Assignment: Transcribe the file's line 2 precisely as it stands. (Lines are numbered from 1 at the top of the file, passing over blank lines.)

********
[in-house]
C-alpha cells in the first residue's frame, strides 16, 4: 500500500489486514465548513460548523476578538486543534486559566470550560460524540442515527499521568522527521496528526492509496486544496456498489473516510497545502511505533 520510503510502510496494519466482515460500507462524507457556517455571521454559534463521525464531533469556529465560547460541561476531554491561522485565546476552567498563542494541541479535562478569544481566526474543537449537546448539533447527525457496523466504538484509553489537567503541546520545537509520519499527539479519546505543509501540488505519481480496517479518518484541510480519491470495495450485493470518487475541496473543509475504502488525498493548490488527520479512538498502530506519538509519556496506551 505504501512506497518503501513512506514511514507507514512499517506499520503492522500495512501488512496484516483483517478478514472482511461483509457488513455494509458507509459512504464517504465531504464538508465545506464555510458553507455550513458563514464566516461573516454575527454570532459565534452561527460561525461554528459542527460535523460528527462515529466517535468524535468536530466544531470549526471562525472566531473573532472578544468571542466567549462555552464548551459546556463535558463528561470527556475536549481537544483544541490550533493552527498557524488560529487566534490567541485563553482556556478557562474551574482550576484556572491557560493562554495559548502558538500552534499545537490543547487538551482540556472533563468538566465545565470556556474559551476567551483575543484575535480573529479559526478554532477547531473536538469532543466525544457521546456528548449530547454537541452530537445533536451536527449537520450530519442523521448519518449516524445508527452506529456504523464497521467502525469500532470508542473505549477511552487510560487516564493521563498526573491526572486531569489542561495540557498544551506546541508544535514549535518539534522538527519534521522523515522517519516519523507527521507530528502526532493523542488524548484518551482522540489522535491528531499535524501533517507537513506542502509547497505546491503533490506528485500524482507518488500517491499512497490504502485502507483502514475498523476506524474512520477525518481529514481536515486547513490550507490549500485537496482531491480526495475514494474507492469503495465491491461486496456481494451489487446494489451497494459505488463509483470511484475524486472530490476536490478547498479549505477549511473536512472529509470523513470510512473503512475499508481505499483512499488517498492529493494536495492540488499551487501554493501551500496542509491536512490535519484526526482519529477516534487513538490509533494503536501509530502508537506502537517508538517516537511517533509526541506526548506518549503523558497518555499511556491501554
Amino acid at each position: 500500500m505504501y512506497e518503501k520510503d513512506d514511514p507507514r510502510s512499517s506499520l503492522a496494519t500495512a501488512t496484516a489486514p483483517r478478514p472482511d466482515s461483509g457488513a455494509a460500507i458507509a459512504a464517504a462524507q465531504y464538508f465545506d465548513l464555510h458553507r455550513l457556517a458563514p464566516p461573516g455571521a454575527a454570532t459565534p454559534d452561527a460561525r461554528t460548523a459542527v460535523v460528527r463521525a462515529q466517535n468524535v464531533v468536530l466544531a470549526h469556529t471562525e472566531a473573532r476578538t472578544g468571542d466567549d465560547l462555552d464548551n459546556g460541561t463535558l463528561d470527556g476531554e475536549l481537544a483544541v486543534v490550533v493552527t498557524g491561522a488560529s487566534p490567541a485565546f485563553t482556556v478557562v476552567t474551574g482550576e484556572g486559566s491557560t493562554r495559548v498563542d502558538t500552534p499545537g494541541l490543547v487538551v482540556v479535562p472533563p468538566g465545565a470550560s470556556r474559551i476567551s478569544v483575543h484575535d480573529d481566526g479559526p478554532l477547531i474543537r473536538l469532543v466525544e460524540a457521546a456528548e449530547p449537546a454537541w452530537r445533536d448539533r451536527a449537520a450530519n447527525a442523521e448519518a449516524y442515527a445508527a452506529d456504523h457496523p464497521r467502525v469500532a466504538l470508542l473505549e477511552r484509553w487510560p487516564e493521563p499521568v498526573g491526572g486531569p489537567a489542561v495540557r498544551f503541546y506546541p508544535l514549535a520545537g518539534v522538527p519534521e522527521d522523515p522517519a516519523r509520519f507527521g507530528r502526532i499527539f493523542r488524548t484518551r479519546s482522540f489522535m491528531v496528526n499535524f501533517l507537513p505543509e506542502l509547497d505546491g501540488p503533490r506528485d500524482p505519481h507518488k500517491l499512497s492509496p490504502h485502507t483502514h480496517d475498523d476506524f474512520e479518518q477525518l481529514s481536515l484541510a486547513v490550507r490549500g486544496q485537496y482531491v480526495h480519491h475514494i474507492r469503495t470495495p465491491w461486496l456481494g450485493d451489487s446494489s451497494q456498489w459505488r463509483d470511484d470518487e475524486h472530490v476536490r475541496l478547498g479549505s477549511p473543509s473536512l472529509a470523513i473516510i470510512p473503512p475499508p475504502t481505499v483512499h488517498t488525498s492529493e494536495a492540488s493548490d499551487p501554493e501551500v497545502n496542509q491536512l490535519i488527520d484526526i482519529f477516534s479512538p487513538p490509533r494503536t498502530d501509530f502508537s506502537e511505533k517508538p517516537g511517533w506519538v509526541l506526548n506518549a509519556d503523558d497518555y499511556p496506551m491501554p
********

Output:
C-alpha cells in the first residue's frame, strides 16, 4: 500500500489486514465548513460548523476578538486543534486559566470550560460524540442515527499521568522527521496528526492509496486544496456498489473516510497545502511505533 520510503510502510496494519466482515460500507462524507457556517455571521454559534463521525464531533469556529465560547460541561476531554491561522485565546476552567498563542494541541479535562478569544481566526474543537449537546448539533447527525457496523466504538484509553489537567503541546520545537509520519499527539479519546505543509501540488505519481480496517479518518484541510480519491470495495450485493470518487475541496473543509475504502488525498493548490488527520479512538498502530506519538509519556496506551 505504501512506497518503501513512506514511514507507514512499517506499520503492522500495512501488512496484516483483517478478514472482511461483509457488513455494509458507509459512504464517504465531504464538508465545506464555510458553507455550513458563514464566516461573516454575527454570532459565534452561527460561525461554528459542527460535523460528527462515529466517535468524535468536530466544531470549526471562525472566531473573532472578544468571542466567549462555552464548551459546556463535558463528561470527556475536549481537544483544541490550533493552527498557524488560529487566534490567541485563553482556556478557562474551574482550576484556572491557560493562554495559548502558538500552534499545537490543547487538551482540556472533563468538566465545565470556556474559551476567551483575543484575535480573529479559526478554532477547531473536538469532543466525544457521546456528548449530547454537541452530537445533536451536527449537520450530519442523521448519518449516524445508527452506529456504523464497521467502525469500532470508542473505549477511552487510560487516564493521563498526573491526572486531569489542561495540557498544551506546541508544535514549535518539534522538527519534521522523515522517519516519523507527521507530528502526532493523542488524548484518551482522540489522535491528531499535524501533517507537513506542502509547497505546491503533490506528485500524482507518488500517491499512497490504502485502507483502514475498523476506524474512520477525518481529514481536515486547513490550507490549500485537496482531491480526495475514494474507492469503495465491491461486496456481494451489487446494489451497494459505488463509483470511484475524486472530490476536490478547498479549505477549511473536512472529509470523513470510512473503512475499508481505499483512499488517498492529493494536495492540488499551487501554493501551500496542509491536512490535519484526526482519529477516534487513538490509533494503536501509530502508537506502537517508538517516537511517533509526541506526548506518549503523558497518555499511556491501554